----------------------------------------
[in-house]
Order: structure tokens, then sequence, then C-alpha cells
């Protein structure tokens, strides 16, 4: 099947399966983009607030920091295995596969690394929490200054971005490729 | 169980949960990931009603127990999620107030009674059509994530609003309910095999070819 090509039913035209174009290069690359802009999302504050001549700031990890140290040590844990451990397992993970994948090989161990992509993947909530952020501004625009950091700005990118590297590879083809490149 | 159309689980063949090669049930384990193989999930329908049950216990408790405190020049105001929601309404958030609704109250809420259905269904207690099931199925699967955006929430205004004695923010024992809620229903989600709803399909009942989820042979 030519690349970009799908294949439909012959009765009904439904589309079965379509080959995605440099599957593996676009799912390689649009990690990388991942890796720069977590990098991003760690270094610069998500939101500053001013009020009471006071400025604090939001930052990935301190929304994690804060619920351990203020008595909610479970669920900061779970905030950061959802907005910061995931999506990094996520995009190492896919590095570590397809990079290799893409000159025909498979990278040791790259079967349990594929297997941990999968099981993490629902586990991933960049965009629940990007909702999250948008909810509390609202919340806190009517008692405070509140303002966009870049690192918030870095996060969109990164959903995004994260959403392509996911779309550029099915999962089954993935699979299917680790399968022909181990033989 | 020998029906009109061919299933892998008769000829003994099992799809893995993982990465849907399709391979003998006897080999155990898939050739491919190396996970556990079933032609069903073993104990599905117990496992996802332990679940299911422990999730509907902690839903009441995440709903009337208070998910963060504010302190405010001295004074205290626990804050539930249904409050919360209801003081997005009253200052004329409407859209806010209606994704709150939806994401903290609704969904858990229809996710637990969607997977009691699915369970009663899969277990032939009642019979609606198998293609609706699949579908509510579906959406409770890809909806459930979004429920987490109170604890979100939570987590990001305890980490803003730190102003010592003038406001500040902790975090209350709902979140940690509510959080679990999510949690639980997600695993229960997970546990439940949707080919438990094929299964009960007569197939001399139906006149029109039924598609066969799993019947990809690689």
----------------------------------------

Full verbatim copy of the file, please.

[in-house]
Order: structure tokens, then sequence, then C-alpha cells
């Protein structure tokens, strides 16, 4: 099947399966983009607030920091295995596969690394929490200054971005490729 | 169980949960990931009603127990999620107030009674059509994530609003309910095999070819 090509039913035209174009290069690359802009999302504050001549700031990890140290040590844990451990397992993970994948090989161990992509993947909530952020501004625009950091700005990118590297590879083809490149 | 159309689980063949090669049930384990193989999930329908049950216990408790405190020049105001929601309404958030609704109250809420259905269904207690099931199925699967955006929430205004004695923010024992809620229903989600709803399909009942989820042979 030519690349970009799908294949439909012959009765009904439904589309079965379509080959995605440099599957593996676009799912390689649009990690990388991942890796720069977590990098991003760690270094610069998500939101500053001013009020009471006071400025604090939001930052990935301190929304994690804060619920351990203020008595909610479970669920900061779970905030950061959802907005910061995931999506990094996520995009190492896919590095570590397809990079290799893409000159025909498979990278040791790259079967349990594929297997941990999968099981993490629902586990991933960049965009629940990007909702999250948008909810509390609202919340806190009517008692405070509140303002966009870049690192918030870095996060969109990164959903995004994260959403392509996911779309550029099915999962089954993935699979299917680790399968022909181990033989 | 020998029906009109061919299933892998008769000829003994099992799809893995993982990465849907399709391979003998006897080999155990898939050739491919190396996970556990079933032609069903073993104990599905117990496992996802332990679940299911422990999730509907902690839903009441995440709903009337208070998910963060504010302190405010001295004074205290626990804050539930249904409050919360209801003081997005009253200052004329409407859209806010209606994704709150939806994401903290609704969904858990229809996710637990969607997977009691699915369970009663899969277990032939009642019979609606198998293609609706699949579908509510579906959406409770890809909806459930979004429920987490109170604890979100939570987590990001305890980490803003730190102003010592003038406001500040902790975090209350709902979140940690509510959080679990999510949690639980997600695993229960997970546990439940949707080919438990094929299964009960007569197939001399139906006149029109039924598609066969799993019947990809690689």